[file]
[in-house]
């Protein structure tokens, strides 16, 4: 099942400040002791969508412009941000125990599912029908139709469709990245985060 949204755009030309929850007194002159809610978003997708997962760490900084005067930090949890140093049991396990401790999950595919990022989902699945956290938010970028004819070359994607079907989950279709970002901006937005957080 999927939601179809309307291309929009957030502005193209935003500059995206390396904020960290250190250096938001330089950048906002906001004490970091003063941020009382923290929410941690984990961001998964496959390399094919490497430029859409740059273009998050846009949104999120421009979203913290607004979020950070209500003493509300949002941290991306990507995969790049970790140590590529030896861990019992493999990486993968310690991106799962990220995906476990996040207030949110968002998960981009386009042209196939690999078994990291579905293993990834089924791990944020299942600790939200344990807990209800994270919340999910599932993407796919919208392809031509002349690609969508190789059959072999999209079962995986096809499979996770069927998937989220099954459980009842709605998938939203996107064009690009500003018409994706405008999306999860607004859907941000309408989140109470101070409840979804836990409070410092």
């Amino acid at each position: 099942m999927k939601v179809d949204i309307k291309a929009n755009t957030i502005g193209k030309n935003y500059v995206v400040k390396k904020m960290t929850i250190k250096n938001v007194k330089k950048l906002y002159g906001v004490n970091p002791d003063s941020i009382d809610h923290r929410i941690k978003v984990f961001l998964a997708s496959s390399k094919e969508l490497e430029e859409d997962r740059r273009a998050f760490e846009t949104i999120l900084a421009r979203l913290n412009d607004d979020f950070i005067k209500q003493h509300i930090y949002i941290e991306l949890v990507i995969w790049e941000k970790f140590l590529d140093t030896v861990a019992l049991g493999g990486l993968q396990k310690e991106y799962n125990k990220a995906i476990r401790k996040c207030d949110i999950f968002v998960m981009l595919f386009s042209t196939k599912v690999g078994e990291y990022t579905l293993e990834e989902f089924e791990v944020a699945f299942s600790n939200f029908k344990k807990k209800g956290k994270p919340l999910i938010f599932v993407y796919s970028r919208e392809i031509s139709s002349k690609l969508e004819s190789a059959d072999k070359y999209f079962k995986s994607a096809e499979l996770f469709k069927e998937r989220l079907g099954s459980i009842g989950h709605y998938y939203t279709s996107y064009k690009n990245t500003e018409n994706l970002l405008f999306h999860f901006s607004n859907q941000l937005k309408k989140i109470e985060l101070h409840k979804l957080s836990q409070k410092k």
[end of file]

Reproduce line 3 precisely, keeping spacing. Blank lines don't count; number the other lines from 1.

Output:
């Amino acid at each position: 099942m999927k939601v179809d949204i309307k291309a929009n755009t957030i502005g193209k030309n935003y500059v995206v400040k390396k904020m960290t929850i250190k250096n938001v007194k330089k950048l906002y002159g906001v004490n970091p002791d003063s941020i009382d809610h923290r929410i941690k978003v984990f961001l998964a997708s496959s390399k094919e969508l490497e430029e859409d997962r740059r273009a998050f760490e846009t949104i999120l900084a421009r979203l913290n412009d607004d979020f950070i005067k209500q003493h509300i930090y949002i941290e991306l949890v990507i995969w790049e941000k970790f140590l590529d140093t030896v861990a019992l049991g493999g990486l993968q396990k310690e991106y799962n125990k990220a995906i476990r401790k996040c207030d949110i999950f968002v998960m981009l595919f386009s042209t196939k599912v690999g078994e990291y990022t579905l293993e990834e989902f089924e791990v944020a699945f299942s600790n939200f029908k344990k807990k209800g956290k994270p919340l999910i938010f599932v993407y796919s970028r919208e392809i031509s139709s002349k690609l969508e004819s190789a059959d072999k070359y999209f079962k995986s994607a096809e499979l996770f469709k069927e998937r989220l079907g099954s459980i009842g989950h709605y998938y939203t279709s996107y064009k690009n990245t500003e018409n994706l970002l405008f999306h999860f901006s607004n859907q941000l937005k309408k989140i109470e985060l101070h409840k979804l957080s836990q409070k410092k």